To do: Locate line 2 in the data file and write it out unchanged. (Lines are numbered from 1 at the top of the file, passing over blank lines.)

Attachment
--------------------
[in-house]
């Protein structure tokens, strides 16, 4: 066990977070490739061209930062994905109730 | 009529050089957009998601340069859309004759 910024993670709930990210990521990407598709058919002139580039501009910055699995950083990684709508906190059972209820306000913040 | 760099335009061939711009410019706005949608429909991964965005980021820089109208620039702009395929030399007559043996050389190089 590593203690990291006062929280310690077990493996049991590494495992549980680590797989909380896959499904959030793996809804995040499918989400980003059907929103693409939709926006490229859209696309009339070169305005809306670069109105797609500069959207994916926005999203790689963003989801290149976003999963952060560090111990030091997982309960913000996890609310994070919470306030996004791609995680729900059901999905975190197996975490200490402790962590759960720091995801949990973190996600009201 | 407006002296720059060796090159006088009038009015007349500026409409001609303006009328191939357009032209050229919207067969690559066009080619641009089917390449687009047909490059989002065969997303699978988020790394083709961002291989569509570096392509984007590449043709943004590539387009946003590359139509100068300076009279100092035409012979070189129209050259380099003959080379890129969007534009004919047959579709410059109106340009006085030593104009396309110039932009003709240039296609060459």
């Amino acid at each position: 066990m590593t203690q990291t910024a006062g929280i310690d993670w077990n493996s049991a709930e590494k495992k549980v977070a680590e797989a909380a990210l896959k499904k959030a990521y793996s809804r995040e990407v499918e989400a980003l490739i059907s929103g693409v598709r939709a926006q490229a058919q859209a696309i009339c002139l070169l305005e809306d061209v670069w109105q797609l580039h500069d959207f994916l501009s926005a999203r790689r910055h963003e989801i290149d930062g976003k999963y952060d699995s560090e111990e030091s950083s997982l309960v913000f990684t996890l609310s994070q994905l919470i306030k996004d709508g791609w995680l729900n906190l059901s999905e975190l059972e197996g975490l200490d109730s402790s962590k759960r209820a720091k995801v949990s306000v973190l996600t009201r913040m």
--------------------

């Protein structure tokens, strides 16, 4: 066990977070490739061209930062994905109730 | 009529050089957009998601340069859309004759 910024993670709930990210990521990407598709058919002139580039501009910055699995950083990684709508906190059972209820306000913040 | 760099335009061939711009410019706005949608429909991964965005980021820089109208620039702009395929030399007559043996050389190089 590593203690990291006062929280310690077990493996049991590494495992549980680590797989909380896959499904959030793996809804995040499918989400980003059907929103693409939709926006490229859209696309009339070169305005809306670069109105797609500069959207994916926005999203790689963003989801290149976003999963952060560090111990030091997982309960913000996890609310994070919470306030996004791609995680729900059901999905975190197996975490200490402790962590759960720091995801949990973190996600009201 | 407006002296720059060796090159006088009038009015007349500026409409001609303006009328191939357009032209050229919207067969690559066009080619641009089917390449687009047909490059989002065969997303699978988020790394083709961002291989569509570096392509984007590449043709943004590539387009946003590359139509100068300076009279100092035409012979070189129209050259380099003959080379890129969007534009004919047959579709410059109106340009006085030593104009396309110039932009003709240039296609060459």